Cutesy little gimmicks and devices are plentiful in "Beginners." A Jack Russell terrier speaks in subtitled English, for example. A man and a woman on a giddy date skate out of a roller rink and back to the carpeted hallways of a downtown Los Angeles hotel. And fast-paced, narrated photo montages help illustrate a childhood, and a marriage, and a life.
On paper, it all could have been too cloying or self-conscious, but writer-director Mike Mills finds just the right tone every time. He also draws lovely, natural performances from Christopher Plummer and Ewan McGregor as a father and son who are finally getting to know each other, truly, toward the end of the father's life. And Melanie Laurent, who was so striking as the daring theater owner in "Inglourious Basterds," shows a softer side here, and an effortless gift for comedy, as the young woman who teaches McGregor's character how to fall in love, for once, as a grown-up.
McGregor stars as Oliver, a graphic artist who's remembering his father in flashbacks at the film's start. Plummer, as Hal, has just died of cancer. And yes, this is a comedy — because at the same time that he announces he's suffering from the terminal disease, he also declares that he's gay, and that with the passing of his wife of 45 years, he finally feels ready to come out of the closet and reveal his true nature.
Mills based the story on his own life — his father came out at age 75 and was thrilled at the prospect of starting a new life — but "Beginners" never feels self-indulgent.
Plummer embodies that sense of wonderment, an openness to whatever new adventures may be in store, from a much younger boyfriend (a sweet Goran Visnjic) to movie nights with his new pals to the thumping beats of house music. He breaks your heart with his willingness to make himself so vulnerable later in life, and Plummer never lets the character devolve into some promiscuous, flamboyant stereotype. Hal can be both randy and dignified, and he always feels fully-formed.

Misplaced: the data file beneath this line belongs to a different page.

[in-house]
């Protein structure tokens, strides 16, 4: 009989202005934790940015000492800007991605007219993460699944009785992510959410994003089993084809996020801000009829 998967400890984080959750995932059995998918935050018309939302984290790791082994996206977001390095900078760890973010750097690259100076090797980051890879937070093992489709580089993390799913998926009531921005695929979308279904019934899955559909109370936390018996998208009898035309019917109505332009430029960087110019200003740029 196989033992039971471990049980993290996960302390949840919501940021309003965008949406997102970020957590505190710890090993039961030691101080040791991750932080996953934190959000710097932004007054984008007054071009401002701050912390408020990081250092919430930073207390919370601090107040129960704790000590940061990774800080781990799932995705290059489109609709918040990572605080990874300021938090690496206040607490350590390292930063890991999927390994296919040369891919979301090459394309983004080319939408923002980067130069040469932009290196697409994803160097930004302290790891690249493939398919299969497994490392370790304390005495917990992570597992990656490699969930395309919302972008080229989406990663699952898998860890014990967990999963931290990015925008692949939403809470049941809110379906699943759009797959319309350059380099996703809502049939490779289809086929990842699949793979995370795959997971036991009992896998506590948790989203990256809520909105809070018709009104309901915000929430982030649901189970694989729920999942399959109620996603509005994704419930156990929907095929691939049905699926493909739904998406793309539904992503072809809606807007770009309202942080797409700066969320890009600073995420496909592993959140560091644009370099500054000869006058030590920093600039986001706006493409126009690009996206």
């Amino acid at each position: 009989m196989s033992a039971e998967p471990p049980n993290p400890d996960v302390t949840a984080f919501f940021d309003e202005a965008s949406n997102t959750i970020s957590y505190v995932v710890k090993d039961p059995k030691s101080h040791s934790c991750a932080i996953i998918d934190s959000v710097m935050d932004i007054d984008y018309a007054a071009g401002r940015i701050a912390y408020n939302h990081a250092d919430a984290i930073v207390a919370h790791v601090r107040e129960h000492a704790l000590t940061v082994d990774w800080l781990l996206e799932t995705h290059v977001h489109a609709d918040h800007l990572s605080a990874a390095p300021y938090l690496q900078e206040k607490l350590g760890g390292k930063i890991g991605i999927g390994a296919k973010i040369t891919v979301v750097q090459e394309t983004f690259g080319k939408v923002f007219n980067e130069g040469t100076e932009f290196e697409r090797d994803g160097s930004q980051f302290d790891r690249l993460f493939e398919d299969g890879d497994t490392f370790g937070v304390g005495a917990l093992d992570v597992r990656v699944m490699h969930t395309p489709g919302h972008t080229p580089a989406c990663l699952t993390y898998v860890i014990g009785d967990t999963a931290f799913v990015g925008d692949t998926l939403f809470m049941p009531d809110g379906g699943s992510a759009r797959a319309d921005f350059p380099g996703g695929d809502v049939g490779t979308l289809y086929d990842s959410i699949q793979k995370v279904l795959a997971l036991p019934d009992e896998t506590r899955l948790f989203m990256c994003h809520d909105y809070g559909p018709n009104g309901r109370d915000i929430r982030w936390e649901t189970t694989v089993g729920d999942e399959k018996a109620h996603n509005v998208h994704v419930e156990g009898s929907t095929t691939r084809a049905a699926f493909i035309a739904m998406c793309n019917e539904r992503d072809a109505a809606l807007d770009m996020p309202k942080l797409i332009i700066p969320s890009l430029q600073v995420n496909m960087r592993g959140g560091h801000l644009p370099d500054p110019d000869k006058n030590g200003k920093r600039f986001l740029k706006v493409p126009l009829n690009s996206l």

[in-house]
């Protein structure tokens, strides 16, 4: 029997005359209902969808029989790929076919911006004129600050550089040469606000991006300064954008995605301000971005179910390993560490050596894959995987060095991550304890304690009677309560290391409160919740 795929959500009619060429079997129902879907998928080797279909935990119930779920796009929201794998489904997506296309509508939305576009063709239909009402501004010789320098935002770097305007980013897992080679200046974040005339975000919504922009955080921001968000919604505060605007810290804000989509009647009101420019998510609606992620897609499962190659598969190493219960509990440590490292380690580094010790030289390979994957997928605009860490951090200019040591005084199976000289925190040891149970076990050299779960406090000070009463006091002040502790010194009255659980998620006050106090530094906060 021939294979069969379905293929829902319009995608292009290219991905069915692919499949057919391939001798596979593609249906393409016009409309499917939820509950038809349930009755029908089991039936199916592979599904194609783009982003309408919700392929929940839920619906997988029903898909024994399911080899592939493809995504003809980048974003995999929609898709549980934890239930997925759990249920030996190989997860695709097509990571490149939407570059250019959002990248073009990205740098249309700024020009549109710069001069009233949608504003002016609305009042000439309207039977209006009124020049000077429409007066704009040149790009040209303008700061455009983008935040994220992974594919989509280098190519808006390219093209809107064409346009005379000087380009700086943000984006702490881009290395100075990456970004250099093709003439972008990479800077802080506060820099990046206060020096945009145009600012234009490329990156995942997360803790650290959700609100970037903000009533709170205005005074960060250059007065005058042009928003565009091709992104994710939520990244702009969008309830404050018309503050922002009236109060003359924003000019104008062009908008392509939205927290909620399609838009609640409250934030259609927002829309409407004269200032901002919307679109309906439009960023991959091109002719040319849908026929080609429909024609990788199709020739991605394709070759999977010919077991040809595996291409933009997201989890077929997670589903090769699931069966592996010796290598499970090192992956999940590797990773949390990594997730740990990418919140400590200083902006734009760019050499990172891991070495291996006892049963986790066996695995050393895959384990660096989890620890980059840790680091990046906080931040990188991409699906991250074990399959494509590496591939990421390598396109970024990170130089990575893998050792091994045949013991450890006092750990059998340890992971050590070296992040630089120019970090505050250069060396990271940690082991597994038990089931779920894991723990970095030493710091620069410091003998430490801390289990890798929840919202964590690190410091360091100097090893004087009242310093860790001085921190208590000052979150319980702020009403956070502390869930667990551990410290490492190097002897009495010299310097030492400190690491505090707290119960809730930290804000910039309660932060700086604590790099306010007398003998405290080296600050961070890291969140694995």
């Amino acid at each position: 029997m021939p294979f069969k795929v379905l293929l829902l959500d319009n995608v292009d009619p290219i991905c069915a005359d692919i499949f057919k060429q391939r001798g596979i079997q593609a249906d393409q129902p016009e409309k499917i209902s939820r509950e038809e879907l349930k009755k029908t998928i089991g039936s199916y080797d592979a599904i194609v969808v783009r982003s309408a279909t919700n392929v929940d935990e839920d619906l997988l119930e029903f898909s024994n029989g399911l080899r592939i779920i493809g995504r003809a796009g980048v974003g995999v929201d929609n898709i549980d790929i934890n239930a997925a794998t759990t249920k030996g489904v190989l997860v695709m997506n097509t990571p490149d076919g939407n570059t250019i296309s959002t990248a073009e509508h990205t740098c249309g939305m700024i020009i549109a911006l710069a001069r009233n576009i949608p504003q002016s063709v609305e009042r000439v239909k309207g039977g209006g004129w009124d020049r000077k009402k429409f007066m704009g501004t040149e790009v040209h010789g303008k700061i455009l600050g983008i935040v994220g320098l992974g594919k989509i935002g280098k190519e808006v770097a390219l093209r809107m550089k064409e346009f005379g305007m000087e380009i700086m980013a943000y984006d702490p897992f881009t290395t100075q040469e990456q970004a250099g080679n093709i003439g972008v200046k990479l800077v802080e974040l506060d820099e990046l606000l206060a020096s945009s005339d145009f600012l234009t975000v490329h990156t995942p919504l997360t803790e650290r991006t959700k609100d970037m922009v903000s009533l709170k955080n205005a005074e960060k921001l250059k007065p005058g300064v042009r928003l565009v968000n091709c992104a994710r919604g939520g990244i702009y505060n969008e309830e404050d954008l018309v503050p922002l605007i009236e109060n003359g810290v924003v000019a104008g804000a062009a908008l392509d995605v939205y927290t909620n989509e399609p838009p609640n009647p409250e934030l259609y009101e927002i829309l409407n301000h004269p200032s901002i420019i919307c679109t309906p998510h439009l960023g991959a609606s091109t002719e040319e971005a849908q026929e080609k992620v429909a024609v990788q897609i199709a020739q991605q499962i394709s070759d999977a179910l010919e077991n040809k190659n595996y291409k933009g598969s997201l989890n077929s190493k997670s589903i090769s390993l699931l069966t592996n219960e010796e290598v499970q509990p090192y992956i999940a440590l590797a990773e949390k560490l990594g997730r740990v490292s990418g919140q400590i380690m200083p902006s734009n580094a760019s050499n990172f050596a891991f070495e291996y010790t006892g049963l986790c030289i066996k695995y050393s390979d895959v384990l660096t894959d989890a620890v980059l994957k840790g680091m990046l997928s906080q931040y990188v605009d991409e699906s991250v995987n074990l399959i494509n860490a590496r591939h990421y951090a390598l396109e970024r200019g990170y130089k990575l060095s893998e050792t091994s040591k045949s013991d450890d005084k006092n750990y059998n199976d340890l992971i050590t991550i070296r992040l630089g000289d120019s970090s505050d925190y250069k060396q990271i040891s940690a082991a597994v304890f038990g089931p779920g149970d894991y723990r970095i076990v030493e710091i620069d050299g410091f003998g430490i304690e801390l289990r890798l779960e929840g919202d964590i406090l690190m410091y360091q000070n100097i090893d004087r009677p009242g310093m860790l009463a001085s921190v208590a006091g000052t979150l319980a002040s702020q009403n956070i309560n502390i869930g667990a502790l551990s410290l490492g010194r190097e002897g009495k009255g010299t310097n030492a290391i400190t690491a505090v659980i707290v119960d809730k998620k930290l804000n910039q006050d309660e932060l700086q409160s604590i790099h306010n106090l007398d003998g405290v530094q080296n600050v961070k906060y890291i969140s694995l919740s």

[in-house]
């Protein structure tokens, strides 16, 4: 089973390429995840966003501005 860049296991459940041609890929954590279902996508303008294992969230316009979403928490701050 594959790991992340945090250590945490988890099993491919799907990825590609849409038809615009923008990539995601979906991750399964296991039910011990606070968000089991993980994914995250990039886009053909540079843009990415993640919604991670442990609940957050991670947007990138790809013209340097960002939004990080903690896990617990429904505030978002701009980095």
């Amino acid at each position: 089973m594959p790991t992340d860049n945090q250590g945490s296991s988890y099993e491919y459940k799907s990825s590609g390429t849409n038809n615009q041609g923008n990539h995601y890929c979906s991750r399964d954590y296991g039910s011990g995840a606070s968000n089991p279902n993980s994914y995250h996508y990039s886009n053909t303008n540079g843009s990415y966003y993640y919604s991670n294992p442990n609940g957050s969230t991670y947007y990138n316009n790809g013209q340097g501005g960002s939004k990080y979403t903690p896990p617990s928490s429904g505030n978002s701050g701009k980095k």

A few months after Hal's death, Oliver meets Laurent's Anna, a French actress who's in and out of town for work. Their meeting is the cutest of meet-cutes: They're at a costume party where he's dressed as Sigmund Freud and she's dressed as a vagabond — only she has laryngitis, so she has to answer all his questions by scribbling notes on a tiny pad. He's sad, sensitive and withdrawn; she's cute, clever and flirty. Again, this could have been a painfully smug and self-satisfied romantic comedy device, but McGregor and Laurent have such a charming way with each other, they make it work.
Mills moves seamlessly between past and present, as Oliver allows memories of his father's newfound happiness and love to influence his own relationship. He beautifully conveys the way the past comes back in snippets, in etched images and pieces of conversation. This is especially true of Oliver's recollections of his mother, a cool, playful woman with an offbeat sense of humor played memorably, in just a few scenes, by Mary Page Keller.
Her performance is yet another example of how "Beginners" could have been too wacky, or populated by caricatures. Instead, it's surprisingly observant, dryly funny and tinged with melancholy — just like the movie itself.